Yes for the most part an AGM is a drop in replacement for your standard Lead Acid Battery. The charging voltages are almost identical. You are correct that they have a lower internal resistance and can be charged at a much faster rate. This shouldn't cause a problem on the majority of vehicles as the wiring in the car is designed to handle the maximum rated ...


4

The idea isn't to replace the amperage of the battery, but to boost (add to) what charge is available from your battery. The lower amperage output is fairly typical. For this reason and for the simple reason that these devices are made to be portable. If it had the same amperage as the battery in your car, it would weight about the same amount. Since your ...


4

Corrosion on the terminals is due to hydrogen gas being released from the acid in the battery. It mixes with other things in the atmosphere under the hood and produces the corrosion you see on the terminals. Generally, if the corrosion is occurring on the negative terminal, your system is probably undercharging. If on the positive side, it is probably ...


4

The story is a bit rambling, but it sounds like your son's car has a serious electrical problem. 3 batteries behaving well for a long time, and all having problems at once is not a coincidence. Take one of your batteries to a garage (or, better, a battery shop) and have them charge and test it. It is possible to damage a car battery by overloading or ...


4

It says right on the webpage: Conventional all-wheel drive cars employ complex mechanical linkages to distribute power from a single engine to all four wheels. This sacrifices efficiency in favor of all weather traction. In contrast, each Model S motor is lighter, smaller and more efficient than its rear wheel drive counterpart, providing both improved ...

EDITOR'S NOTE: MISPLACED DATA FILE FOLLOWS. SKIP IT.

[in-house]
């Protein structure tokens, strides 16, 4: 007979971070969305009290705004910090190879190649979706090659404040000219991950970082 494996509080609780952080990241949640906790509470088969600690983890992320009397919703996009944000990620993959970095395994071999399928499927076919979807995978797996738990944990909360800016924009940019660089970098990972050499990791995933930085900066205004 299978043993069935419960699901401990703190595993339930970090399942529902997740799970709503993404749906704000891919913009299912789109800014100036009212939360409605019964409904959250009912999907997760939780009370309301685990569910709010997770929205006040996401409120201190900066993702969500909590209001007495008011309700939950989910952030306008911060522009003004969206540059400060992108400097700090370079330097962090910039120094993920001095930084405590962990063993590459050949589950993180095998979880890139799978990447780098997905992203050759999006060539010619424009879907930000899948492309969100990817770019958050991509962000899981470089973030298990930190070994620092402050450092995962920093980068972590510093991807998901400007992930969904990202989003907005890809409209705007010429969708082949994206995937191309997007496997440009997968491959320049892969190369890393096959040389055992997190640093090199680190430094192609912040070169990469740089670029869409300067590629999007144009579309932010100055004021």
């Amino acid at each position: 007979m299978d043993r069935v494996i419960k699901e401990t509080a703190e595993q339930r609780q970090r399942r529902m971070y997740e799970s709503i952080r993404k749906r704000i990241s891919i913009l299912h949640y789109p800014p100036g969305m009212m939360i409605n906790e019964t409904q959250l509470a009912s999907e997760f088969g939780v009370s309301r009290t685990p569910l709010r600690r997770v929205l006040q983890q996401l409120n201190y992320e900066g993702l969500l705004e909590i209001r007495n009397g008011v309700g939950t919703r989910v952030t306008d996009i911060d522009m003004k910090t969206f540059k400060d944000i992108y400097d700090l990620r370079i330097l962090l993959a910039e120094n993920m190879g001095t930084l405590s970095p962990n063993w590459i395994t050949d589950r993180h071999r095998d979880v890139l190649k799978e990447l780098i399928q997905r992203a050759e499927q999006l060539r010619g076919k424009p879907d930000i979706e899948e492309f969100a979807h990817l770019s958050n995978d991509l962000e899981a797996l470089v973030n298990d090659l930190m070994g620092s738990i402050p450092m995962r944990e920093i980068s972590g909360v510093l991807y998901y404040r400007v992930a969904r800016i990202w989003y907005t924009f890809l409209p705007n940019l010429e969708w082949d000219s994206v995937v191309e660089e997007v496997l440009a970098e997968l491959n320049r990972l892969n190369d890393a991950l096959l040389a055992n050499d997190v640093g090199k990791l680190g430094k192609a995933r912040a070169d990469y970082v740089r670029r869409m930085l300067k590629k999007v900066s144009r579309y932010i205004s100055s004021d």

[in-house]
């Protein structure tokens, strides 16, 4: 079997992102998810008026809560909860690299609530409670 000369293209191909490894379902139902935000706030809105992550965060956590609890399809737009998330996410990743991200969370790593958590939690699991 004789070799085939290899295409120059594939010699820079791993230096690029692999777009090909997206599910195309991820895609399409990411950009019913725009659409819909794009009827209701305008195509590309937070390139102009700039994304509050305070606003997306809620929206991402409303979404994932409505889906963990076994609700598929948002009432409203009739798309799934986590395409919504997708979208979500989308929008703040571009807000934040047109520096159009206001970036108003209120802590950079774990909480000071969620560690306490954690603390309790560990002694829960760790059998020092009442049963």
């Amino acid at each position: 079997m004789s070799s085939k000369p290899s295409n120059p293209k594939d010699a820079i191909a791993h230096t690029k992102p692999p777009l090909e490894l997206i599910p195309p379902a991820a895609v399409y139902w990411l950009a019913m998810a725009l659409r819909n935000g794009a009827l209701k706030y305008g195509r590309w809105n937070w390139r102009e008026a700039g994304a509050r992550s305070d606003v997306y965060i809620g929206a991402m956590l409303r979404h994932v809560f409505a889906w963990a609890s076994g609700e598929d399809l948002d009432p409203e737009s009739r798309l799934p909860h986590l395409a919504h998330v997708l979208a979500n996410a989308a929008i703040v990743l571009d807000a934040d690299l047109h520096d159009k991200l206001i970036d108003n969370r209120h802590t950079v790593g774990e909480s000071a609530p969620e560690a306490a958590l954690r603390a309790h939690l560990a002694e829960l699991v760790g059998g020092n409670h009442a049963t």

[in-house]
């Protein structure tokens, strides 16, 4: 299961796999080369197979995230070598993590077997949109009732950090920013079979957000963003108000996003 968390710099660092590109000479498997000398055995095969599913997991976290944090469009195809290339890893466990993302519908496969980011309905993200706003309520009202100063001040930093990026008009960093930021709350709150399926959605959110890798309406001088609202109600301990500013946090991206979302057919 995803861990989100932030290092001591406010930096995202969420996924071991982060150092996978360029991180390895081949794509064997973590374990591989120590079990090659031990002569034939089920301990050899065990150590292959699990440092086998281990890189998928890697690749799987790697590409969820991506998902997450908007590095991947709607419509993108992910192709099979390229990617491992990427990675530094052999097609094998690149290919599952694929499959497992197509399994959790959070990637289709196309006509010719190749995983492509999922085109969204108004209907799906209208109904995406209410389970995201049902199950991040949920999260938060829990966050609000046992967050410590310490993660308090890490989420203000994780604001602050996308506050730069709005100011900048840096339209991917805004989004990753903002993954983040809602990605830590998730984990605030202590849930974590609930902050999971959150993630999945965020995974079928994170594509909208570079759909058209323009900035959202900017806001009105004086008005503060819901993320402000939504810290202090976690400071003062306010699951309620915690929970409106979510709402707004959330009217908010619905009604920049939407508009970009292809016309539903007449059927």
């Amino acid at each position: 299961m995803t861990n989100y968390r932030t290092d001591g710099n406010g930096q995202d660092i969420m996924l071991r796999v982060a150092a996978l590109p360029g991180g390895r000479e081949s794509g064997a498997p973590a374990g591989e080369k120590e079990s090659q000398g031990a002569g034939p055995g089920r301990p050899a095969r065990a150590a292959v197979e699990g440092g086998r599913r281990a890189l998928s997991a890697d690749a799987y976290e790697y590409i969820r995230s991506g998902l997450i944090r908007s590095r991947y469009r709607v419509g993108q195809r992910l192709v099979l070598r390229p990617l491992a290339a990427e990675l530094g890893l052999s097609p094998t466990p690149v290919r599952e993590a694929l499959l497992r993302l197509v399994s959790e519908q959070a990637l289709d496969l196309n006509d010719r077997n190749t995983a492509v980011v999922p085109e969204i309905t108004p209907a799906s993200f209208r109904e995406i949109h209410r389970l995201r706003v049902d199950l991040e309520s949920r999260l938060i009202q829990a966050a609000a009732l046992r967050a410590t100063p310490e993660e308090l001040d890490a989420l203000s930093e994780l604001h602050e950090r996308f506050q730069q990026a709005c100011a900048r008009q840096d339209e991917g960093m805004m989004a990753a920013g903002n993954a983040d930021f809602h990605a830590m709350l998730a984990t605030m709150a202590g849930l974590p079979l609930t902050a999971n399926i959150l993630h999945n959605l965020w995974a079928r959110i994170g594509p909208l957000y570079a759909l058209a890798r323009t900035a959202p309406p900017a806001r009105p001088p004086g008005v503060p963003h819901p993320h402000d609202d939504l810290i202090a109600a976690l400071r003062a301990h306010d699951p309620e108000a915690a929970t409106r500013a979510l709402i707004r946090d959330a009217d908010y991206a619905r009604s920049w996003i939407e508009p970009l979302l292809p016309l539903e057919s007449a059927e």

4

If your starter motor is working 8 times out of 10 then you probably need to replace it. It very likely has developed a dead spot on the armature. If the armature is positioned so that the brushes land on a dead spot, it won't start. Brushes are the electrical connection between the power source and the moving armature. The picture below shows how these ...


4

There are two things I'd look at as the problem. First and most likely is the solenoid on the starter is almost shot. The solenoid has a large copper washer which is pressed into the two posts (one from the battery connection and the other going to the starter motor). When this wears out, you'll get a clicking sound (almost a dead thud) as the Bendix is ...


4

The question really is what the voltage was just before the jump start. A jump start is nothing more than get the engine running from another battery. If the engine runs again, the alternator/dynamo will charge the partly depleted battery again. Nobody can tell how long you need to drive to get the battery fully loaded again, as this depends on the state of ...


4

Almost any amount of load you put on the battery is going to drop the voltage. How much depends on the capacity of the battery as well as the health. It would appear that 12.32V would put the battery into the 60% charge according to most of the State of Charge charts. State of charge charts are referring to open circuit voltage (without any load on the ...


4